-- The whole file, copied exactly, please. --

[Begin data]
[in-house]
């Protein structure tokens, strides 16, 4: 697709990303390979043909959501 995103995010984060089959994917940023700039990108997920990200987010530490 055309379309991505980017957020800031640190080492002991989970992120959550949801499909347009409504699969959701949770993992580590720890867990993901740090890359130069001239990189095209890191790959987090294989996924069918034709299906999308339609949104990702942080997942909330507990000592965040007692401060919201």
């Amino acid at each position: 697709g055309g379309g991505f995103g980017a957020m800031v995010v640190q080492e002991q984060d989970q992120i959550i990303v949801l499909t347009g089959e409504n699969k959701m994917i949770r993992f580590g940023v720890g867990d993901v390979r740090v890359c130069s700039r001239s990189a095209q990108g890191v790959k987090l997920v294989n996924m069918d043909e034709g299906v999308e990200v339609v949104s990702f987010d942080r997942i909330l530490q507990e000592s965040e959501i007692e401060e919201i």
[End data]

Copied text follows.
[in-house]
């Protein structure tokens, strides 16, 4: 697709990303390979043909959501 995103995010984060089959994917940023700039990108997920990200987010530490 055309379309991505980017957020800031640190080492002991989970992120959550949801499909347009409504699969959701949770993992580590720890867990993901740090890359130069001239990189095209890191790959987090294989996924069918034709299906999308339609949104990702942080997942909330507990000592965040007692401060919201």
């Amino acid at each position: 697709g055309g379309g991505f995103g980017a957020m800031v995010v640190q080492e002991q984060d989970q992120i959550i990303v949801l499909t347009g089959e409504n699969k959701m994917i949770r993992f580590g940023v720890g867990d993901v390979r740090v890359c130069s700039r001239s990189a095209q990108g890191v790959k987090l997920v294989n996924m069918d043909e034709g299906v999308e990200v339609v949104s990702f987010d942080r997942i909330l530490q507990e000592s965040e959501i007692e401060e919201i």